WAKEFIELD, Mass., September, 2016 – With great sadness we learned of Joseph Pavlat’s passing on Wednesday August 31, 2016 at his home in Grass Valley, California. Joe was born on Feb 4, 1953 in Madison Wisconsin. He was a man of many passions and interests. From flying planes, driving sports cars, hiking, writing, and traveling, Joe rarely took the easy or simple route. Everyone who knew him or had the opportunity to work with him knew he was straightforward, a bit opinionated, extraordinarily caring, and loyal. Raised in Wisconsin, he and his brother made the move to California together in the mid-seventies to help lead the burgeoning computer revolution. After settling in California, he met and married Denise Pavlat (nee Gouffe).
Joe started down the path of becoming a physicist while studying at the University of Wisconsin in Madison. While he was there he realized he was drawn to designing computers and instrumentation. He stayed actively connected to physics throughout his adult life by participating in experiments in Antarctica and on top of the Haleakala volcano in Hawaii. Joe also volunteered his time flying for the Monterey Sheriff’s department Aero Squadron.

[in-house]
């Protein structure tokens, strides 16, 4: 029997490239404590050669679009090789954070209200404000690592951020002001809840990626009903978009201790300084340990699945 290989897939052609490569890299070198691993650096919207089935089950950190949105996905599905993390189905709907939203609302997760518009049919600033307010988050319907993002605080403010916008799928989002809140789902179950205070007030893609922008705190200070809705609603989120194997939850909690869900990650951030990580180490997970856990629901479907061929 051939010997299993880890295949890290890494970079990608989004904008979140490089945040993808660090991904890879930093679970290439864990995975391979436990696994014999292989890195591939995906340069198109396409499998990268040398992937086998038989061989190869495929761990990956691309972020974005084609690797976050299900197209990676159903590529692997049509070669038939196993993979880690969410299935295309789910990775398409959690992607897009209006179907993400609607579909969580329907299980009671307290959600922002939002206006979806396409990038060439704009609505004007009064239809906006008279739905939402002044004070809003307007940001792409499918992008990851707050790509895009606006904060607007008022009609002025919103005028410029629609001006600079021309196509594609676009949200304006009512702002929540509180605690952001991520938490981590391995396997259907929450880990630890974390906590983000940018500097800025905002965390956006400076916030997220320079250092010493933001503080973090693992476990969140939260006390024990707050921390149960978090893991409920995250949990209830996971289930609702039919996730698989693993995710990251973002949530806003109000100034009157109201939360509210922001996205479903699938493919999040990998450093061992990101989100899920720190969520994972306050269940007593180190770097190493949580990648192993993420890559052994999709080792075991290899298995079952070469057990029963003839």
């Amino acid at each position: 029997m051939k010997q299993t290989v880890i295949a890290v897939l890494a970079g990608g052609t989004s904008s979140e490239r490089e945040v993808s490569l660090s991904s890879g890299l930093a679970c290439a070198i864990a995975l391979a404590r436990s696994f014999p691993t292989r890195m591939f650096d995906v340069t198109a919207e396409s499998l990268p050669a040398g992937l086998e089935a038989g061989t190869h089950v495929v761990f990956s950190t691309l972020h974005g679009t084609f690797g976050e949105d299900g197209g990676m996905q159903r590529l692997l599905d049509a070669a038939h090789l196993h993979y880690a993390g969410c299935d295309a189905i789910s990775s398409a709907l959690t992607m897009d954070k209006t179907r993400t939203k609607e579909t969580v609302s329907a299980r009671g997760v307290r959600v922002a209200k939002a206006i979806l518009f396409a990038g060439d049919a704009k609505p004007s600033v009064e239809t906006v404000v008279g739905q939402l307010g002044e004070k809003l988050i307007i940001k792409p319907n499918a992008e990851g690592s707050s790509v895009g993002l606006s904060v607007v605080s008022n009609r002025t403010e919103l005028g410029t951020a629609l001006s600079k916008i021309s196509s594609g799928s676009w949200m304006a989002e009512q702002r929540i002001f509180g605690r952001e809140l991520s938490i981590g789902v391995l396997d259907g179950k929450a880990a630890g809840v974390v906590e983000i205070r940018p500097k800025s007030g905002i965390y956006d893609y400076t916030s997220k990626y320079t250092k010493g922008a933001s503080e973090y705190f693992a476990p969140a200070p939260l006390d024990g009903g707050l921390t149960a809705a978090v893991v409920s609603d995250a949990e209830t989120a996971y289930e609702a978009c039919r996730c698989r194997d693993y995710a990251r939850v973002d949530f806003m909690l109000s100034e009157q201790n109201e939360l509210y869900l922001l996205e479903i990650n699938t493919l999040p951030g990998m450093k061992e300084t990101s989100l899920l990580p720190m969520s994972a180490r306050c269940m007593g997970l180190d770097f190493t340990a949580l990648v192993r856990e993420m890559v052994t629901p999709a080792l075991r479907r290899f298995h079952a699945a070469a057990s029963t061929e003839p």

A pioneer of Embedded Computing, Joe spent over 36 years building and evangelizing the value of open architectures. His career included leadership positions at Prolog, Motorola and Parker Hannifin. From 1995 until his passing he was the president and chairman of the PCI Industrial Computer Manufacturers Group (PICMG). He was directly involved in the development of both the CompactPCI® and AdvancedTCA® standards. He was the heart of our organization and largest proponent of our structure that gives every member a voice, and the IP policies that enable safe collaboration.
Joe’s passion for writing and all things PICMG made for a perfect partnership with Open Systems Media where he served as Editorial Director for several PICMG publications.
Joe’s brother Russell predeceased him and he is survived by his wife Denise. Per his wishes, no services are being held.